Wednesday, February 23, 2011

Trade deadline excitement

Stumbled on this article by Lyle Richardson from "". Very interesting read. It will be interesting to see if some of the predictions will come through. Here is a part of the article.

Chris Stevenson of the Ottawa Sun reported that an unnamed NHL scout claimed Maple Leafs GM Brian Burke was “testing the waters” to see if there was any interest in struggling winger Phil Kessel.
Burke vehemently denied shopping his troubled scorer, but given Kessel's streaky performance the past two seasons, combined with his $5.4 million cap hit (for three more seasons), Burke probably wouldn't find many takers even if he were floating the winger's name - and certainly not at this point in the season.
 Remember, the Boston Bruins had to be creative to shed salary to take on defenseman Tomas Kaberle, who is a free agent at season's end. It would be much tougher to find a fit for Kessel's contract.
Stevenson also reported unnamed scouts who said Washington Capitals GM George McPhee “has been dangling” winger Alexander Semin in hopes of landing a return to help his team.
That seems unlikely, however, since the team only weeks ago re-signed Semin to a one-year, $6.7 million contract extension.
If teams were leery about taking on the streaky scoring winger when he was earning $6 million for this season, it's doubtful they'll take him on with a higher price tag next year.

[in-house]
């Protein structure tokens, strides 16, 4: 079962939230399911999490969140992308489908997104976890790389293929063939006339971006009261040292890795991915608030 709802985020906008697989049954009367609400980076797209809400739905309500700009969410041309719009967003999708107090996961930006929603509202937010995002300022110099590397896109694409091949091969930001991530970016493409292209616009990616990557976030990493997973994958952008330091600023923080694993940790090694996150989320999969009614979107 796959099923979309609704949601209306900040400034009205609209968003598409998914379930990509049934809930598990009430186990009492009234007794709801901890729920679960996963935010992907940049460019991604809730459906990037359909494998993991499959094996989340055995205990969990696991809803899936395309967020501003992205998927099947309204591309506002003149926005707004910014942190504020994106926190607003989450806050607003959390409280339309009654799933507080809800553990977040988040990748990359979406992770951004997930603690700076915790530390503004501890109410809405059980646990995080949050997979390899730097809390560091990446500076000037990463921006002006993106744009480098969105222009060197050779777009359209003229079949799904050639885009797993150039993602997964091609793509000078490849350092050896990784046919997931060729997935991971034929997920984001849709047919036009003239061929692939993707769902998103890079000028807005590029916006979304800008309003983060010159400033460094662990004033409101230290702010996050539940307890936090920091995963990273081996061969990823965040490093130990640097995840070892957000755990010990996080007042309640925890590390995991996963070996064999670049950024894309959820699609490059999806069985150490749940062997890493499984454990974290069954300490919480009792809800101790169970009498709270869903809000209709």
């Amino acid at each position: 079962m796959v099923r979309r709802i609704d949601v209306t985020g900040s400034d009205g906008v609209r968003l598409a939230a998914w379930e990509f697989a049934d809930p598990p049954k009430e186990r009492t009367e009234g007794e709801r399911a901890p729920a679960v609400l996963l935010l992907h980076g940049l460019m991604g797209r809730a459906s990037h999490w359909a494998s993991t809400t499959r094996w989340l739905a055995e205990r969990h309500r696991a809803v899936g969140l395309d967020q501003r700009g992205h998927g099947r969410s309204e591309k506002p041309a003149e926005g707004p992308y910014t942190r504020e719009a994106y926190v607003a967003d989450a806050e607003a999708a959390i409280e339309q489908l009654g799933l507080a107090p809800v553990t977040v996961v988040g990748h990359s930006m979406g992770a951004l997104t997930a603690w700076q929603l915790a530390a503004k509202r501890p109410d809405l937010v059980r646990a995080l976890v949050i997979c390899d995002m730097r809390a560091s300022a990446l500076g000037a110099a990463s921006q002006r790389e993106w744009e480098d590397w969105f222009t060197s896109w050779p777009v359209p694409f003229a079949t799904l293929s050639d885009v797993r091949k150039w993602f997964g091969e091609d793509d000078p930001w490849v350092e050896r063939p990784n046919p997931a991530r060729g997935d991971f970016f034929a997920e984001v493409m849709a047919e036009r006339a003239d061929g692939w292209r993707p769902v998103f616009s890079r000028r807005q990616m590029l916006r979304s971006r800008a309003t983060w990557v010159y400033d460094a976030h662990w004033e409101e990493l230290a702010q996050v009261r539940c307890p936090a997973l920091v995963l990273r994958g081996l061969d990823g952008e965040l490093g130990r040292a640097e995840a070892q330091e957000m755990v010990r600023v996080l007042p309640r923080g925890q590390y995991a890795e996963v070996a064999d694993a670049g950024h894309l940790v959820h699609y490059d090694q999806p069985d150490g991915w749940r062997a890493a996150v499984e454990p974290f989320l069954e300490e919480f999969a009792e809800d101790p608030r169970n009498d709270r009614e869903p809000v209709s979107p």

With notable defensemen such as Tomas Kaberle, Francois Beauchemin, Eric Brewer and Erik Johnson now unavailable, the market for quality blueliners has thinned considerably leading up to the trade deadline.
That's heightened expectations the struggling Atlanta Thrashers will shop promising youngster Zach Bogosianto bolster their offensive depth. According to Thrashers GM Rick Dudley, however, he's not shopping Bogosian nor does he expect to.
 Bogosian isn't an untouchable and if someone offered Dudley a quality first line scoring forward he might seriously consider it. Having recently acquired winger Blake Wheeler from Boston, however, Dudley might not feel as much pressure to add more depth to his forward lines, let alone sacrifice a promising young defenseman for a quick fix. Continued

Sunday, February 13, 2011

Congenital Heart Disease Awareness Day - "47 Hearts"

Today’s entry of my Hockey Tips blog is a bit unusual. It has nothing to do with hockey, training, or equipment. It is not about fantastic stick handling skills or unbelievable saves. It is not about great moves or great hits. It is about dreams, your dreams and how to go about reaching them. If you are an athlete striving to succeed and advance, if you are the one who dares to dream big – today’s post is for you. A few days ago I was recommended a book that totally changed my perspective on why one has to have a dream, care about something with passion and devotion, and live your life in a way to actually making this dream to become a reality. This book is called “47 hearts”. This book is so powerful, that I decided to leave my review of “47 hearts” on Amazon website. This book changed my life, it will change yours. Here is the review I posted: